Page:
Exclusivity-The New Console Frontier

[[Exclusivity-The New Frontier]]

During E3 our heads have been hammered with information about the importance of the online potential of each console system, we have also heard of the various features and extras each manufacturer will provide. One peek behind the hype though and it's plain to see that what all this does is throw smoke in our eyes.
Three major console players and they will all offer almost identical content. That is why each one is trying to win us over with the various extras they will offer. Why choose one over the other when all will carry similar, identical even titles?

XBox Exclusives

Microsoft have been the most aggressive at pursuing exclusive deals with publishers. But in order to succeed with such a policy you have to have the numbers to support it. XBox sales have not lived up to expectations and some deals are already falling through. Malice, a game by Vivendi Universal Publishing, which Microsoft had announced as an XBox exclusive, will also become available on the PS2. Luc Vanhal, president of Vivendi Universal Publishing said that marketing assistance and even subsidized development costs only went so far Microsoft is much more aggressive going after exclusive deals, they realize they really need to give an incentive to publishers to focus on the Xbox. But it still comes down to economics, it costs quite a bit of money to develop a game. I need to recoup that money, and it's easier to do that when you're selling to a market of 30 million(PS2).

A similar disappointment for Microsoft came from Infogrames who announced plans to publish a PS2 version of The Matrix, another game thought to be an XBox exclusive. This particular loss was even more severe for Microsoft since they had invested US$1 Million in Shiny Entertainment in order to support the development of the game.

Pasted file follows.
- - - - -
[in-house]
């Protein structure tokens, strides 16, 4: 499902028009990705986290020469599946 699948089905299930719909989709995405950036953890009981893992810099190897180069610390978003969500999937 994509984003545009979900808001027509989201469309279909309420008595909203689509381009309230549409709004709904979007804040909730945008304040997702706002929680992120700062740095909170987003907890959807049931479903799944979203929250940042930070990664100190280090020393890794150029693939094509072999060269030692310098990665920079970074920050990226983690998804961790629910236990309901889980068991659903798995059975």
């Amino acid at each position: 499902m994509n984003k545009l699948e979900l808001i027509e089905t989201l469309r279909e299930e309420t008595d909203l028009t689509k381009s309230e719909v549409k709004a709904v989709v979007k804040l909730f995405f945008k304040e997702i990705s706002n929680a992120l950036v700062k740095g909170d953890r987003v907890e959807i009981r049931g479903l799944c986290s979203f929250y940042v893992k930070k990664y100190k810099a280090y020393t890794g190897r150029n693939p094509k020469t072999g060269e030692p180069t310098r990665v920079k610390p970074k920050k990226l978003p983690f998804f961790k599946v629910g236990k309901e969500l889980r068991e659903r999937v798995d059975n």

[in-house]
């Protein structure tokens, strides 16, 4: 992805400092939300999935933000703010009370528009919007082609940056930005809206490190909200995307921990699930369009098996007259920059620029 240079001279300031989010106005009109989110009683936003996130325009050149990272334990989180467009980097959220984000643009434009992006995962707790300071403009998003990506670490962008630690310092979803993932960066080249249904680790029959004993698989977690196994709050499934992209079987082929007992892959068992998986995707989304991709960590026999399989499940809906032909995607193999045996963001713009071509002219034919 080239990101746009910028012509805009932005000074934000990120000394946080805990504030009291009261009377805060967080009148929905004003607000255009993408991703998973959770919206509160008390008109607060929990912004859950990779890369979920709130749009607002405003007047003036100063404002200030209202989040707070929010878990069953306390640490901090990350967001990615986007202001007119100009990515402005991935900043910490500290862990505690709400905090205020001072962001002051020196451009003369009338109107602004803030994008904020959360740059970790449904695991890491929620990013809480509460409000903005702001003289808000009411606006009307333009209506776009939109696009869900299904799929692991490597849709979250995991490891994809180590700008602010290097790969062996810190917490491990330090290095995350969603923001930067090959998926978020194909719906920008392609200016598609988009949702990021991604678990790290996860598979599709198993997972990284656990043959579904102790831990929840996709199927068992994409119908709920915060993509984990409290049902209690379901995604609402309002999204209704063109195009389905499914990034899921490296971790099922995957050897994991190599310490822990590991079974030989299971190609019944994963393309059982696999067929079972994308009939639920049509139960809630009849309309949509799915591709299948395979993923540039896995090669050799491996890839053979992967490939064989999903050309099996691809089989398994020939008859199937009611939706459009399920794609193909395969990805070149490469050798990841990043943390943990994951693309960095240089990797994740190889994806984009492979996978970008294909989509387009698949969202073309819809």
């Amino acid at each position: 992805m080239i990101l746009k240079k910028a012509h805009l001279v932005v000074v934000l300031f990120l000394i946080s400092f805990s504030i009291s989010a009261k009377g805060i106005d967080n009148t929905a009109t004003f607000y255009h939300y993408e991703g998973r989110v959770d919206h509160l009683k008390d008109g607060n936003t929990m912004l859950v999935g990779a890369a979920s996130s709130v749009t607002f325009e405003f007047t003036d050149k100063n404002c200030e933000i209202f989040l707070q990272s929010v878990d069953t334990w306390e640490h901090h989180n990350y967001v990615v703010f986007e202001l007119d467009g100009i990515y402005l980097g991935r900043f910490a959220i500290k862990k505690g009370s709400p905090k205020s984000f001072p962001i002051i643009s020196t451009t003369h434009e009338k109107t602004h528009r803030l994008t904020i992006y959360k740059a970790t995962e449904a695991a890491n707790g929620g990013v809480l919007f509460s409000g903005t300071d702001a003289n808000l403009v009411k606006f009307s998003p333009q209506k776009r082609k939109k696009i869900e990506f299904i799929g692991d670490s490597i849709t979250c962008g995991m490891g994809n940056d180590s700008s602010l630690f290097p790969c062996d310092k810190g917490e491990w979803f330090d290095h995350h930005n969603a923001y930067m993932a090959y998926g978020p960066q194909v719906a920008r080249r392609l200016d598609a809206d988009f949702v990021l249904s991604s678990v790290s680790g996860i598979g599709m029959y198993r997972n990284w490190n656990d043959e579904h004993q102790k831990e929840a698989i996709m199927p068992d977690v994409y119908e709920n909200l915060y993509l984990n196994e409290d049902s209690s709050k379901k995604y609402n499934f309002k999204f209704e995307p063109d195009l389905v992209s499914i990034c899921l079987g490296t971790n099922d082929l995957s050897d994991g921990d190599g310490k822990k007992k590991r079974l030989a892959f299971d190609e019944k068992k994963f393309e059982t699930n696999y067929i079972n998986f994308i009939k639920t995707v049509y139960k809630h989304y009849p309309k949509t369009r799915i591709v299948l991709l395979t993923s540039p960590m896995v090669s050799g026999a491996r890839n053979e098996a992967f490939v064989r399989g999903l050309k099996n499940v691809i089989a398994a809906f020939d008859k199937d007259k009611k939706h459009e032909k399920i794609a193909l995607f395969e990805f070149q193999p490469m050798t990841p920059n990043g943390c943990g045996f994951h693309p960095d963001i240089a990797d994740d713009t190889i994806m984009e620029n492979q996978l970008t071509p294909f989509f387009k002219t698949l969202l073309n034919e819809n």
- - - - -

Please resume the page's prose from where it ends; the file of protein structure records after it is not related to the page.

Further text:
I believe the marketing mistake has been in letting people believe the Xbox is the same product as the other consoles, said Bruno Bonnell, president of Infogrames. Xbox has a lot of features nobody's really taken advantage of yet, if someone built a game that fully utilizes the hard drive, the voice capability, people would see there's a real difference. The best evidence is the price: Microsoft knew they couldn't get people to pay extra for better technology, because they don't have a case yet for how that improves the games.

Microsoft however, claim to have made steps in that direction. Don Coyner, Microsoft's director of marketing for Xbox claims that Microsoft's own Blinx will change all that. Blinx is a jump-and-run game with the unique feature of allowing players to record and replay parts of the game. Console developers are not used to working with a hard drive. It takes awhile for a developer to think about what it can do, and it takes someone who sees the potential to take advantage of it and really push gaming concepts forward. said Coyner.

As can be expected the strongest criticizm of Microsoft's strategies came from their two main rivals. Kaz Hirai, president of Sony Computer Entertainment of America, who insisted all through E3 that Sony have already won the Console Wars said There's a significant investment to having multiple retail packages, at some point you have to say, Time out - Does it make sense for me to do a PlayStation exclusive? How much value do I get from doing other versions?